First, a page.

Executive Changes at Jive and Telligent: Start of “SoftWar” in Enterprise Social Software?

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As I wrote in Web 2.0: The End of the Beginning, the market for “social business” applications is growing up. According to a July 2007 Gartner report, analysts size this emerging software market at $226M in 2007 and predict it will grow at 41% per year through 2011, reaching $707M by 2011.

No word yet on whether Gartner forecasted the recession. Or why their forecasted growth rate was pegged at 41% instead of, say, 47.68% which is my personal projection. But it’s just a rough estimate so don’t hold me to it.

Push for market leadership

In signs that they believe the time to push for market leadership is now, both Jive Software and Telligent recently made key executive appointments. You see, it’s one thing for analysts to write a report, but it’s quite another to actually, um, hire someone in this economy.

On May 19, Jive announced that Ben Kiker has joined as Chief Marketing Officer, responsible for strategy, communications and alliances. What’s significant about this is Kiker’s background: a recent stint as CMO at Interwoven (a web content management vendor acquired by Autonomy early this year) and many years in the CRM industry at Siebel, Onyx, Vantive and Clarify.

With Jive investing in such a seasoned executive who has participated in other fast-growing markets, it’s a clear signal that growth and market leadership is on the mind of Jive CEO Dave Hersh. However, since all of Kiker’s prior employers were acquired, what does that say about the exit strategy for Jive?

Funnily enough, on exactly the same day as Jive’s announcement, Telligent announced Patrick Brandt as the new CEO and a member of the board of directors, succeeding Rob Howard the founding CEO who will remain as CTO.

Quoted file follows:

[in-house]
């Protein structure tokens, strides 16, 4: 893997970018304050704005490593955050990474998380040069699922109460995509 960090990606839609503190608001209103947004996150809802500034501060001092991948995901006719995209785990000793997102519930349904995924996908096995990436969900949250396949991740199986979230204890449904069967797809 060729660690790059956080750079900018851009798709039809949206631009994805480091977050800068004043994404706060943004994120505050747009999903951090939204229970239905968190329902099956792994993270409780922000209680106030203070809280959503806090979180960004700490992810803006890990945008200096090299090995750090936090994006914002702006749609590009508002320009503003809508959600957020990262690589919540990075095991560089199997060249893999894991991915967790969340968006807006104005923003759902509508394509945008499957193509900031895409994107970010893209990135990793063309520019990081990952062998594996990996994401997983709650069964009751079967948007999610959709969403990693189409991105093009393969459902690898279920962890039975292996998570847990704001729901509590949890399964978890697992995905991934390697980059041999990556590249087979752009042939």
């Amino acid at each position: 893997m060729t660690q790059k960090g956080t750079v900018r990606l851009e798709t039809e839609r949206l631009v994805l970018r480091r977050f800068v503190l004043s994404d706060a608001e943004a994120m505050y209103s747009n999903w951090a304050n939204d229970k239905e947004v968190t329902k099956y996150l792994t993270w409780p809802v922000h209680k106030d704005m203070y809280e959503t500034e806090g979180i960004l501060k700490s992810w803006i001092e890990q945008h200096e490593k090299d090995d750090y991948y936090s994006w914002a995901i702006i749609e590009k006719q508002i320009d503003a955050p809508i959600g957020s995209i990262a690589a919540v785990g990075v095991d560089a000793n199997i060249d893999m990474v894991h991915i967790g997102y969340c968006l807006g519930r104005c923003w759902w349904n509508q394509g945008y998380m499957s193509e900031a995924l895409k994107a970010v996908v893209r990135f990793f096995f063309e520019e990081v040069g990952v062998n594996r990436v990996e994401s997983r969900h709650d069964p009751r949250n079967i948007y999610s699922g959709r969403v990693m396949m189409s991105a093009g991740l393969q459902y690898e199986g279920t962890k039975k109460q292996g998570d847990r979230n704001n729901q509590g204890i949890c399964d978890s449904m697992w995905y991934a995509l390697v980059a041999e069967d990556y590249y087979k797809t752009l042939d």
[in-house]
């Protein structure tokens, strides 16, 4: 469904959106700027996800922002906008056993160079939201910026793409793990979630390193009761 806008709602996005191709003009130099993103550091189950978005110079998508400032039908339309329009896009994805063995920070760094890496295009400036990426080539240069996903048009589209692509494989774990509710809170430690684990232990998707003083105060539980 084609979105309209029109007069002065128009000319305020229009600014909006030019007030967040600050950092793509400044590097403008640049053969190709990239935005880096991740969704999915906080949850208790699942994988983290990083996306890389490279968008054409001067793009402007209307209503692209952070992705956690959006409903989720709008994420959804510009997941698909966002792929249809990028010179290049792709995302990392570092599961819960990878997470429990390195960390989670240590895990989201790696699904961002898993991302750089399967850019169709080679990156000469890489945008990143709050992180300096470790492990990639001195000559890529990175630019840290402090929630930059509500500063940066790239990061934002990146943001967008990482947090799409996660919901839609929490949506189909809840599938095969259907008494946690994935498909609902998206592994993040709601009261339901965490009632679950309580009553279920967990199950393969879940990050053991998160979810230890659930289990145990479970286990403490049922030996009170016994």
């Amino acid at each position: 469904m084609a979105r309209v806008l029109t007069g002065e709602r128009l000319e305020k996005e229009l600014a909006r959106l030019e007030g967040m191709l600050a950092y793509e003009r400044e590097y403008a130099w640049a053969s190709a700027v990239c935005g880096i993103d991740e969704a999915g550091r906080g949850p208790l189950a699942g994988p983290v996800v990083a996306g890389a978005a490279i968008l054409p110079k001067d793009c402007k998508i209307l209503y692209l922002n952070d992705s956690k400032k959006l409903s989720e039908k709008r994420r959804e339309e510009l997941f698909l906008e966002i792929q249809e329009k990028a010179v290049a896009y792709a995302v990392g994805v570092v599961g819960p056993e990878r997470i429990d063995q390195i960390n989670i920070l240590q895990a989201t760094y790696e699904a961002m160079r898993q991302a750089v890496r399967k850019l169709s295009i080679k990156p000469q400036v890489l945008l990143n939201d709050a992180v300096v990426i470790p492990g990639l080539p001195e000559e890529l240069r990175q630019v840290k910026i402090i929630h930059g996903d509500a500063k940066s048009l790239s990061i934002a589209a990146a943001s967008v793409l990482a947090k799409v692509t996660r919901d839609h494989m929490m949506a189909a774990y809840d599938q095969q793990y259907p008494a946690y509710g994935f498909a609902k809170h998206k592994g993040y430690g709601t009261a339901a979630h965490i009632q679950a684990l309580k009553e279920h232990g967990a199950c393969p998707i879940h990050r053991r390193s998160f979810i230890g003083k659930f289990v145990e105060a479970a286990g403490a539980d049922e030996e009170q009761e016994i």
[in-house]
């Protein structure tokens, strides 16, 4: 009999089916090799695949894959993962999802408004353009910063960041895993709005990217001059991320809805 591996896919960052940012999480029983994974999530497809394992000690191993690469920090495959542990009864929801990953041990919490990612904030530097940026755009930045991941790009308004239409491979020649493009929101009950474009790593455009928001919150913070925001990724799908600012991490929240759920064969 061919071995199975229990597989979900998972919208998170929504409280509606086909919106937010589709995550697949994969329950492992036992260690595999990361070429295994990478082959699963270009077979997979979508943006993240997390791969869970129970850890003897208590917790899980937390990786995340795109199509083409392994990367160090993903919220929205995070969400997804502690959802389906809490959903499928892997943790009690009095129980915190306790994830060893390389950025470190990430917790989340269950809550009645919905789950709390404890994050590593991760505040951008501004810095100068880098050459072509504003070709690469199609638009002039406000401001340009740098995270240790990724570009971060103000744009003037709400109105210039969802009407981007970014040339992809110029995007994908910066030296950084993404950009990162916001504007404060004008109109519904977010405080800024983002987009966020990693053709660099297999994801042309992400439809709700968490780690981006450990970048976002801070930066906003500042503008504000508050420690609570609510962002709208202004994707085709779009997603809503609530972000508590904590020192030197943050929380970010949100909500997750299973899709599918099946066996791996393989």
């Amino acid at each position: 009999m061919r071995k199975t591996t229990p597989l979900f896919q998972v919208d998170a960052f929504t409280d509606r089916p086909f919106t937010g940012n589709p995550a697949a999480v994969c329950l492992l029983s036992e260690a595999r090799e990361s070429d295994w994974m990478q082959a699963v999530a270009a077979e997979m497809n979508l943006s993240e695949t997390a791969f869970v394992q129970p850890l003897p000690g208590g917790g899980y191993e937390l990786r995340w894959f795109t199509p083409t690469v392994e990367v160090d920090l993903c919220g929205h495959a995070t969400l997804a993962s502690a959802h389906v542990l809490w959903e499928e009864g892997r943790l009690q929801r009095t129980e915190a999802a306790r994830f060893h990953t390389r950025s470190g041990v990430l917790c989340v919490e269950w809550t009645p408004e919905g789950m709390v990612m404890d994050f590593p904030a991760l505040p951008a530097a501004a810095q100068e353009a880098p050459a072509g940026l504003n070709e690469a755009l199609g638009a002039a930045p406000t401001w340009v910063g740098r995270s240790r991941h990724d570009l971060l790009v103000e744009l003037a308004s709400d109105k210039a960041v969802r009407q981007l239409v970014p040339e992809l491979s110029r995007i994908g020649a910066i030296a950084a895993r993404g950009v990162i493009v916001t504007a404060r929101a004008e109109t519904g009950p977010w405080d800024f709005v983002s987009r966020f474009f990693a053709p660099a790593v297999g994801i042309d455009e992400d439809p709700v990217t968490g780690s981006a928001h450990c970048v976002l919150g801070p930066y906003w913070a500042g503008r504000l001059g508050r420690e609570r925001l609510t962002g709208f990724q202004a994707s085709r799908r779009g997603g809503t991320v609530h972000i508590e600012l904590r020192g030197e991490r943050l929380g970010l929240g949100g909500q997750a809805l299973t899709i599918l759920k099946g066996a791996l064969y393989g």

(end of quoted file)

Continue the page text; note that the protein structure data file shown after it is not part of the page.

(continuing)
Speaking with both executives a few days after the announcement, I asked Brandt what he thought would determine the winners and losers in the next couple of years. He said:

  1. Product leadership: Brandt says Telligent is already “ahead of the curve” in terms of product capabilities, and as CTO Howard will focus on keeping it that way.
  2. Client value: Helping clients measure the value of social software, leveraging one key area of innovation—social network analytics.

Can’t argue with either of these points, but winning the coming “SoftWar” in this space will require that Brandt reprise his performance as founder/CEO of Skywire Software, a vendor of insurance and document management business applications. In his 8 years there, Brandt built the company to 600 employees serving 2,400 customers worldwide. And then sold Skywire to Oracle in June 2008.

Buzzword bingo

It’s obvious that all things “social” are the hot ticket right now, and that enterprises are jumping on board. What’s less clear is what to call the darn thing.

One thing that will help this space is for the key players to start using the same name for it. CRM software wouldn’t be a multi-billion dollar market if vendors still used the hodgepodge of terms in play during the mid-1990s. I think Gartner’s term “Enterprise Social Software” is a reasonable name for the software market. But “social business” is still my favorite term for putting social technology to work to improve collaboration both internally and externally.

Some might say it’s a bit cheeky for Jive to attempt to name the market space as “social business software” and then declare market leadership, but hey, this is the software industry. Hype works, just ask Marc Benioff. Jive recently settled on “Social Business Software” in a revamp of Clearspace and Clearspace Community which were designed for internal and external collaboration, respectively.